The box is supposed to be 7ft long and 3ft wide that includes the lines. Both feet are required to be in the box when the batter makes contact with the ball. Touching any part of the box or line with your feet means you are in the box. The box is measured from the middle corner of the plate. It is 4 ft forward from the middle corner. The plate from the middle corner to the front edge of plate is 8.5 inches. This means the box extends 3 ft 3.5 inches in front of the mat. A bat is 34 inches long. So a bat length plus 5.5 inches. This guy is clearly beyond that distance with his front foot.
Sept. 19
wbaum
Men's 50
16 posts
My point is still, the box does not get moved forward for ssusa. The entire plate is now part of the strike zone mat, not just the area behind the plate. If the box is fine in "behind plate is a strike games", then why can't the box be adjusted to compensate for the repositioning of the ssusa strike zone? The box can remain the same size. I just feel it should be moved forward to compensate for this. If the lines are painted, as on turf, then by utilizing the same rule that usssa uses, this will easily provide for such an adjustment no matter where the box is painted, or for when the box is wiped away during play.

Nobody is asking for batters to be 5' out of the box, to be that much closer to the pitcher, like the above photo example. I am only 6' tall, but can't imagine how difficult it must be for a 6'4" batter to hit a ball at the front of the mat because their naturally longer stride requires them to step out of the box to hit a pitch that is 14-19"" shorter than organizations who don't include the plate as a strike. The photo above demonstrates an unsafe scenario. Fairly allowing batters to hit the entire strike zone does not put the pitcher at any further risk.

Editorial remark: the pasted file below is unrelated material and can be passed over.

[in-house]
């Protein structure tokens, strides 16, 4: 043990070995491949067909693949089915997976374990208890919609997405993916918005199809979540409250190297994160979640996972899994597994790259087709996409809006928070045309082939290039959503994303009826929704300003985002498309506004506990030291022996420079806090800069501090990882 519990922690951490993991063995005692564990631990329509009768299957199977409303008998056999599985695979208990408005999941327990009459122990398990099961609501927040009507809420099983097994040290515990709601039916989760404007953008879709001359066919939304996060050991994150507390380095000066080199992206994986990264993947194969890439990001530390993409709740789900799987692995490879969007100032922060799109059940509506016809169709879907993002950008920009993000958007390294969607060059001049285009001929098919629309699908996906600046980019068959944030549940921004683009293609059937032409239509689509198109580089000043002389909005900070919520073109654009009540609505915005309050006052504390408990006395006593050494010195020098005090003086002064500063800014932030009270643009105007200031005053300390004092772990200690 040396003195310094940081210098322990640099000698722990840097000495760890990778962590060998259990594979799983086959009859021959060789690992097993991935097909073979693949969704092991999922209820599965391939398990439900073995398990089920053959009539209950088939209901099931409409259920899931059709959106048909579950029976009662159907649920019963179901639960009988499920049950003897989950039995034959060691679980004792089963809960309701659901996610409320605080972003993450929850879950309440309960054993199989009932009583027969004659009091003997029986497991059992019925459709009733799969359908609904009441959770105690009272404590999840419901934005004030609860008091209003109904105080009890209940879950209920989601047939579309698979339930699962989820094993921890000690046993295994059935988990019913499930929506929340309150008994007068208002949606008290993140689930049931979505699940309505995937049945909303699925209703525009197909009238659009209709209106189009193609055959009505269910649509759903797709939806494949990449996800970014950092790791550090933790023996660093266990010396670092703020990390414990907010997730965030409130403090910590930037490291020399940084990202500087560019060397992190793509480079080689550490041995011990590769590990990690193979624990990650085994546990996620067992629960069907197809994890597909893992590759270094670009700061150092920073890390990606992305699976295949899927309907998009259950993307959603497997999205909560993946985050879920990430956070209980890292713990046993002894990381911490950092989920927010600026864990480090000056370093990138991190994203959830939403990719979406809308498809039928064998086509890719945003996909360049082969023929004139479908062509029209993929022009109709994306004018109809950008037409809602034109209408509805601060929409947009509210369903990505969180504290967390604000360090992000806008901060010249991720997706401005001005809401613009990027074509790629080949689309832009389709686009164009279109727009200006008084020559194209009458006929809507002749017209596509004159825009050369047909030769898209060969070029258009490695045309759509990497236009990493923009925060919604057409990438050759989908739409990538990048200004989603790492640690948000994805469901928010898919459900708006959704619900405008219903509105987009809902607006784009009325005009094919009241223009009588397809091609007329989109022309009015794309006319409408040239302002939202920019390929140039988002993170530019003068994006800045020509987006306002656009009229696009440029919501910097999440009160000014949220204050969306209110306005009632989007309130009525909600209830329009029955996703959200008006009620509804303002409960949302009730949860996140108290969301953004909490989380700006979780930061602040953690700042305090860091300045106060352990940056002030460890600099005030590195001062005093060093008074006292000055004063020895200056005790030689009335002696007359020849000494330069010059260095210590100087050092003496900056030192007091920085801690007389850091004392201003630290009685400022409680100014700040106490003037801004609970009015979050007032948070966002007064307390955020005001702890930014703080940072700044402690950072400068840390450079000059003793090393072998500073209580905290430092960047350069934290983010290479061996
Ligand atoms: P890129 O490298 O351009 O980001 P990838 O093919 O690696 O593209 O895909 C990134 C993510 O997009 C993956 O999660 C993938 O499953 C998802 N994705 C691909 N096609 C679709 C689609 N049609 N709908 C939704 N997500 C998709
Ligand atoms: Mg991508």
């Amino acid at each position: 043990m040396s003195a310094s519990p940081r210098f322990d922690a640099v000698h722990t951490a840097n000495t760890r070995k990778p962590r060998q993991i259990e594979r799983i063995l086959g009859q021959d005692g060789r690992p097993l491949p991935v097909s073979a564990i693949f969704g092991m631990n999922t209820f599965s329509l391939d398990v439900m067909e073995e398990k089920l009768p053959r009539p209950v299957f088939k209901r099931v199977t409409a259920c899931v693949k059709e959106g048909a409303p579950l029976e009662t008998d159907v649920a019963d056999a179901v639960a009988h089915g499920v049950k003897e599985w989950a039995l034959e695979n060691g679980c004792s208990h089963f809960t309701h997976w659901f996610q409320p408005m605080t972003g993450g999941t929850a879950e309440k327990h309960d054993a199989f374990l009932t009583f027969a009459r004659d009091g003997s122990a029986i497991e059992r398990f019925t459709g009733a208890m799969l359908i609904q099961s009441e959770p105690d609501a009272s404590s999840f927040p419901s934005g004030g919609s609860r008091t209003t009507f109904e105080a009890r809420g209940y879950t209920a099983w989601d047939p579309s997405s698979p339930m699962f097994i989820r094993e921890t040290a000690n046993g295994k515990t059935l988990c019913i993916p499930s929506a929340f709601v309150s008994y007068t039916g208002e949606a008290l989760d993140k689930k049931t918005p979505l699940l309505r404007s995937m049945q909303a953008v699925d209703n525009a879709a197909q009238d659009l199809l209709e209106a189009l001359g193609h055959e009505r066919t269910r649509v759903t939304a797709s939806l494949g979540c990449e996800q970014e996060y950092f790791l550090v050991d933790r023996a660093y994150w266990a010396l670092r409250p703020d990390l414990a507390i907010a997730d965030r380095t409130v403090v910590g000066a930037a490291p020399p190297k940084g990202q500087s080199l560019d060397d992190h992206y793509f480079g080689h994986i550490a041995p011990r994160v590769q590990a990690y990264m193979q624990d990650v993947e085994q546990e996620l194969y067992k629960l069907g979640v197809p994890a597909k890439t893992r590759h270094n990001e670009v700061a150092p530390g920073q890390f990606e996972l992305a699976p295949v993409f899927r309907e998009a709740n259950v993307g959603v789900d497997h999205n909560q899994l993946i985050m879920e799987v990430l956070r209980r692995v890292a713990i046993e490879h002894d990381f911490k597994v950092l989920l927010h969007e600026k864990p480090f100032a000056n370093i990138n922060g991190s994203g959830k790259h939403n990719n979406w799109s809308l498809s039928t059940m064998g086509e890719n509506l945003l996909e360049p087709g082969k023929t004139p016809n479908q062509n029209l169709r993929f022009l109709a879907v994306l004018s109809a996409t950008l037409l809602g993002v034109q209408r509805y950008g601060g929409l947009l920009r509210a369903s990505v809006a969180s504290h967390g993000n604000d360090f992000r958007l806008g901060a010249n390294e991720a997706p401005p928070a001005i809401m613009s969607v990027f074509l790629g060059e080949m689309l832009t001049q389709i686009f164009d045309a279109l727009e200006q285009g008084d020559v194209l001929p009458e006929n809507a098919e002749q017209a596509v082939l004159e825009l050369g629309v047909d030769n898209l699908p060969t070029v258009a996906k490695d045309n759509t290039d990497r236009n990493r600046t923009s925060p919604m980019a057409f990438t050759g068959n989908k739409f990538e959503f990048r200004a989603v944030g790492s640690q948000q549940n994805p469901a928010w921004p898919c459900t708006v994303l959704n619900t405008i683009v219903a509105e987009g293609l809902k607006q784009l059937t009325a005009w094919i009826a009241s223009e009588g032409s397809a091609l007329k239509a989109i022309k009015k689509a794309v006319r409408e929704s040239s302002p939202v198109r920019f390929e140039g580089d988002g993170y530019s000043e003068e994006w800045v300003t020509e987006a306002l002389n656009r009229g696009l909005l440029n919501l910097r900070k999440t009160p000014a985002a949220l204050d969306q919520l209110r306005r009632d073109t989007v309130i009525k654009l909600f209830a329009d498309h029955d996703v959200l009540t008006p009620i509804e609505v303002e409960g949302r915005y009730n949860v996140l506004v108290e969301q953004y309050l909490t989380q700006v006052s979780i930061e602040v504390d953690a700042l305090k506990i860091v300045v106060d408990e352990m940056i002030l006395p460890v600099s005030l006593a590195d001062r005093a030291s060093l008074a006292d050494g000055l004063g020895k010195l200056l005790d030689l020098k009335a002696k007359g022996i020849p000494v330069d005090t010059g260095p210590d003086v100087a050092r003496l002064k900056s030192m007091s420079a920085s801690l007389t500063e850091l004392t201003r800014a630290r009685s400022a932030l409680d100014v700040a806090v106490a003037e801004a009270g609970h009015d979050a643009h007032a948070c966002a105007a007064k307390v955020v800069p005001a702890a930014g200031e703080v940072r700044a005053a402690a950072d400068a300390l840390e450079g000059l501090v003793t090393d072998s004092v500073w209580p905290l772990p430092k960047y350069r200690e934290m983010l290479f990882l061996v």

Doesn't is seem right for ssusa to create a place for batters to stand that is the same as it would be for a strike zone that traditionally starts 14"-19" back? Allowing that same distance forward because of the plate being a strike is only fair. This also eliminates the overly ambitious umpires who can't wait to call a batter out for the heel being 1" over the line.
Sept. 19
caps14
Men's 50
4 posts
Played last week in the 55's at big league dreams the ump called seven of our guys out of the box in the first game and 4 of the other team thats two innings worth of no runs in a six inning game it was ridiculous and we had the same ump the second game and he did the same thing he wanted to be the star of the game it's not right pay all that money for nothing.never play there again.
Sept. 19
Dbax
Men's 65
2111 posts
It’s not too hard to stay in the box.
Sept. 20
titanhd
Men's 60
641 posts
JohnO28. You made the statement in a contained thread. .
"NOBODY plays for more than 2 teams in a season."

When did this become a rule?